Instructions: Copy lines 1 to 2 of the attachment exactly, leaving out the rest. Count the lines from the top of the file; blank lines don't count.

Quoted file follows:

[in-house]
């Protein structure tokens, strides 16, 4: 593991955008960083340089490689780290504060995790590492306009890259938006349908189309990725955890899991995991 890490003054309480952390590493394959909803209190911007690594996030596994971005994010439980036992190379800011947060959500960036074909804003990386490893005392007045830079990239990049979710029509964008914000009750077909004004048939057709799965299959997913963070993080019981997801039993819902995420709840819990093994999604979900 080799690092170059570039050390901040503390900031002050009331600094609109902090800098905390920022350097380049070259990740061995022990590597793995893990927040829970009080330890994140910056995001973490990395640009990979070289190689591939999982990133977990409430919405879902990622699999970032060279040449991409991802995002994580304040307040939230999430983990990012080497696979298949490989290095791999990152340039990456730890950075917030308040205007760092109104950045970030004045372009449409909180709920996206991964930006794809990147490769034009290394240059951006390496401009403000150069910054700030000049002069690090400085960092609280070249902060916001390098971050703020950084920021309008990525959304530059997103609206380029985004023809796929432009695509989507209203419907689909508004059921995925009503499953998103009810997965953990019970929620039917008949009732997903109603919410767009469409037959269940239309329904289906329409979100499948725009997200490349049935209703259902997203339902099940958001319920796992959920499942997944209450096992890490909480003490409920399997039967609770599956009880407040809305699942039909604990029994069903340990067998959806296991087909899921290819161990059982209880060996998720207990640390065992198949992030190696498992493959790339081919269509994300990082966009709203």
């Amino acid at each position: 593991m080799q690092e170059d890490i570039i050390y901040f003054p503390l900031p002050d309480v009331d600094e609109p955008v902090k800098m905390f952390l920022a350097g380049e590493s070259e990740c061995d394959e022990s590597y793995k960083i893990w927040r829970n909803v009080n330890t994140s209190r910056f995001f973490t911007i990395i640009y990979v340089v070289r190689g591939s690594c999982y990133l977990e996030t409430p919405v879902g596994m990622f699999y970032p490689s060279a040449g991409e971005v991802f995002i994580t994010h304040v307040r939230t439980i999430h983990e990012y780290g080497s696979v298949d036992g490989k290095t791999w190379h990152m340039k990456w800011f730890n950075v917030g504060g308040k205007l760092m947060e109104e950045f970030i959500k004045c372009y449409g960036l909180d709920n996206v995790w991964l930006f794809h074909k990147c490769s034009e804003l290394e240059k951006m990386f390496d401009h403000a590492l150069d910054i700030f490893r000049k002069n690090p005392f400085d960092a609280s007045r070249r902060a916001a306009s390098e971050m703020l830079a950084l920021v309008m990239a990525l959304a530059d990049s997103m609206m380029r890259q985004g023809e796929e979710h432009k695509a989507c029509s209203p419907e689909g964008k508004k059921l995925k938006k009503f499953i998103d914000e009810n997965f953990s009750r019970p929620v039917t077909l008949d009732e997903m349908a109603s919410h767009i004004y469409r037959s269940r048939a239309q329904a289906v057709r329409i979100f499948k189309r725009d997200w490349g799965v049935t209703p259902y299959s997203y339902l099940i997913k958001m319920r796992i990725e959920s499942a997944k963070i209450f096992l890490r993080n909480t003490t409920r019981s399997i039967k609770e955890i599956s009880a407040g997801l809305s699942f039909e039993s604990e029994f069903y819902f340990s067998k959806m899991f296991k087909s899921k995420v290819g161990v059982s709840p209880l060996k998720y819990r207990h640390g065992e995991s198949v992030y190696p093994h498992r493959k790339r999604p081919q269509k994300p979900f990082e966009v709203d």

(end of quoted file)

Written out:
[in-house]
């Protein structure tokens, strides 16, 4: 593991955008960083340089490689780290504060995790590492306009890259938006349908189309990725955890899991995991 890490003054309480952390590493394959909803209190911007690594996030596994971005994010439980036992190379800011947060959500960036074909804003990386490893005392007045830079990239990049979710029509964008914000009750077909004004048939057709799965299959997913963070993080019981997801039993819902995420709840819990093994999604979900 080799690092170059570039050390901040503390900031002050009331600094609109902090800098905390920022350097380049070259990740061995022990590597793995893990927040829970009080330890994140910056995001973490990395640009990979070289190689591939999982990133977990409430919405879902990622699999970032060279040449991409991802995002994580304040307040939230999430983990990012080497696979298949490989290095791999990152340039990456730890950075917030308040205007760092109104950045970030004045372009449409909180709920996206991964930006794809990147490769034009290394240059951006390496401009403000150069910054700030000049002069690090400085960092609280070249902060916001390098971050703020950084920021309008990525959304530059997103609206380029985004023809796929432009695509989507209203419907689909508004059921995925009503499953998103009810997965953990019970929620039917008949009732997903109603919410767009469409037959269940239309329904289906329409979100499948725009997200490349049935209703259902997203339902099940958001319920796992959920499942997944209450096992890490909480003490409920399997039967609770599956009880407040809305699942039909604990029994069903340990067998959806296991087909899921290819161990059982209880060996998720207990640390065992198949992030190696498992493959790339081919269509994300990082966009709203």